cognizant of the facts alleged in the bill for avoiding the con· tract. . The three pleas in bar of the defendants Park and Baxter, the plea in bar of the defendant the Emma Silver Mining Company of New York, and the joint plea in bar of all the defendants, overruled. The first plea in bar of defendant Park overruled i the second and third sustained.
& NEW ORLEANS R. CO. and
(Oircuit Court, 8. D. New York.
DISCOVERy-OFFICER OF CORPORATION.
An officer of a corporation cannot be made a party defendant to a cross-bill, for the purpose of discovery, where he did not derive the desired information in his official capacity.
In such case the discovery cannot be had, although the officer derived his information from a participation in the creation of the corporation.-[ED.
In Equity. Demurrer. F. N. Bangs and F. C. Stetson, for plaintiff. ,J. Emott and Ashbel Green, for defendant Osborn. CflOATE, D. J. The defendant corporation having brought a suit in equity against this plaintiff, the principal object of which was' to ,procure a decree adjudging void certain mortgage hondsof the Mississippi Central Railroad Company, a corporation fOJ;merly owning a railroad now belonging to defcndapt corpotation, this plaintiff had leave of the court to file a cross·bill. In his cross-bill the plaintiff joined as a defendant, for the purposes of discovery, the defendant Osborn, tbe president. of the defendant corporation. One of the defences set up cross-bill is that the title of the defendant to' is derived through the fore· closure of a subsequent mortgage. thereon; that by the terms of the mortgage soforeciosed, and also by the provisions of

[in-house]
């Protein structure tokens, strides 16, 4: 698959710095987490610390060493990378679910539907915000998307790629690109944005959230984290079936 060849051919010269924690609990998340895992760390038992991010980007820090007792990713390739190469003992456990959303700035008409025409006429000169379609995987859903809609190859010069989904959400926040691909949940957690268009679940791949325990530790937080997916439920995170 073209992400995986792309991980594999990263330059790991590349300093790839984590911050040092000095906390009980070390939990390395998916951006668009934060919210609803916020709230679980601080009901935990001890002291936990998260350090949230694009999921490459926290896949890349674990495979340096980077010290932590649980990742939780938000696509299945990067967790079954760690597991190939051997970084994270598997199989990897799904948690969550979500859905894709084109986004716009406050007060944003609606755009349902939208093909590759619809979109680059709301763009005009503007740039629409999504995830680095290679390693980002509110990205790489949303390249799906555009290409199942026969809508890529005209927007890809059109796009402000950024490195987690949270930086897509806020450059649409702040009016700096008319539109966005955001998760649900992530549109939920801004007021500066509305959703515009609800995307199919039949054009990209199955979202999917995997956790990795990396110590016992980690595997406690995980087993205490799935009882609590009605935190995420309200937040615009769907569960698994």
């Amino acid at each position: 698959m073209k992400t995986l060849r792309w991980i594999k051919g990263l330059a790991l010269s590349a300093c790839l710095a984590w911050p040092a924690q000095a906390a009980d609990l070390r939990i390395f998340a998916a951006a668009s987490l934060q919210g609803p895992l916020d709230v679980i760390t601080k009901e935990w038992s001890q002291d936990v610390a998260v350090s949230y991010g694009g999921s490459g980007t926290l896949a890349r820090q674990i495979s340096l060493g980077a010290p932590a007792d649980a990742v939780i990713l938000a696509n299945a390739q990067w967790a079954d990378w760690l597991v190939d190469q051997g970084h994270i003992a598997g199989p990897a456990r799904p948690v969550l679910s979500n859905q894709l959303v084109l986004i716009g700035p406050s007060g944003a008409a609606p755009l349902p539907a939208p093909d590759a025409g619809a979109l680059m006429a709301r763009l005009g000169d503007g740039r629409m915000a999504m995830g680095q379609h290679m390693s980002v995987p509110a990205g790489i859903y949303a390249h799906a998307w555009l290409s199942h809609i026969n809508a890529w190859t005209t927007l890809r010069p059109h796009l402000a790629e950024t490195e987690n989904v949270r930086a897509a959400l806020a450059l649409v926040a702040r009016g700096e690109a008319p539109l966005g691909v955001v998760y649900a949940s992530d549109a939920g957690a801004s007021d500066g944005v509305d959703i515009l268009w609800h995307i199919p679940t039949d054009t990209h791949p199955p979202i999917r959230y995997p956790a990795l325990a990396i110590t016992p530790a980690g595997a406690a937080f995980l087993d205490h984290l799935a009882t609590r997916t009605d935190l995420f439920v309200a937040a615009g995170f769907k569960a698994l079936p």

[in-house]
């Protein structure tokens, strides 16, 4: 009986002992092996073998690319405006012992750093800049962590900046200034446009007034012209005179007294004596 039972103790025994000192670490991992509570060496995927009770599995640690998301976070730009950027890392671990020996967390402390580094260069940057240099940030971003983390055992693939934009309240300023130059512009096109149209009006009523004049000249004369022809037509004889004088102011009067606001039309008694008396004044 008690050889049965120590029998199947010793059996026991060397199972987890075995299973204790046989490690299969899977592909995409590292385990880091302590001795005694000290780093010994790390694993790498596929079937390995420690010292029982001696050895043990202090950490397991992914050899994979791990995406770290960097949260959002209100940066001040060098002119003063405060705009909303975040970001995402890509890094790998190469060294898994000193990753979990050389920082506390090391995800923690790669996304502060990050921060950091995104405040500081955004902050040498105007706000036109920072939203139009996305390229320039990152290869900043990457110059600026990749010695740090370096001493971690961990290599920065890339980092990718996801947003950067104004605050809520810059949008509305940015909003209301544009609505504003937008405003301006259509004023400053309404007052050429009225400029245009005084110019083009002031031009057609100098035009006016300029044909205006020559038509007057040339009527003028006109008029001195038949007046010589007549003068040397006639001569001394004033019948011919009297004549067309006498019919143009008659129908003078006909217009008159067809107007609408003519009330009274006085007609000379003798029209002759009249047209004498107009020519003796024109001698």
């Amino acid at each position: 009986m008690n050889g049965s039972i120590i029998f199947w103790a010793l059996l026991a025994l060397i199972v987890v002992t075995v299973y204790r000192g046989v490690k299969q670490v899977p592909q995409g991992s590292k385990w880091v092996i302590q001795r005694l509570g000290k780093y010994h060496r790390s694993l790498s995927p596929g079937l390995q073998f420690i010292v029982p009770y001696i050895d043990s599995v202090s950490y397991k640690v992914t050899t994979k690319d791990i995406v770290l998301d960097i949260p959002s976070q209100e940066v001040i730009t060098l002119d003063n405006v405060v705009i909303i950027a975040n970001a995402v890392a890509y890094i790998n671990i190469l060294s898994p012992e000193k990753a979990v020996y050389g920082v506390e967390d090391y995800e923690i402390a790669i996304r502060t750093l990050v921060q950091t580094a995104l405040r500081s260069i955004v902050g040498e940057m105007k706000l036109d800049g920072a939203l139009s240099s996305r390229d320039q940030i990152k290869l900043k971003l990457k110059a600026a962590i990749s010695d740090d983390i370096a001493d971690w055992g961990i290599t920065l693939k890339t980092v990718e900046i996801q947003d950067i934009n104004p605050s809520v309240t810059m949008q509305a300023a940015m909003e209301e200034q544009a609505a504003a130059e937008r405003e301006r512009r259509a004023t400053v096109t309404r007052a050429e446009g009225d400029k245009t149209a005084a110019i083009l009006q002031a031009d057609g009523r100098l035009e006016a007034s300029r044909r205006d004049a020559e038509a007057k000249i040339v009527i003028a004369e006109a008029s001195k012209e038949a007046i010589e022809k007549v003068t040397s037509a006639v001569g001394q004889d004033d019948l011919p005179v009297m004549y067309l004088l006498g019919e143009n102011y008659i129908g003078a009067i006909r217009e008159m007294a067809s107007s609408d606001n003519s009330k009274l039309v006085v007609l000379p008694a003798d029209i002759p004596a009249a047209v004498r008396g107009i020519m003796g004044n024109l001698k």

.'OOMB V. OHICAGO, ST. LOUIS & NEW ORLEANS R.OO.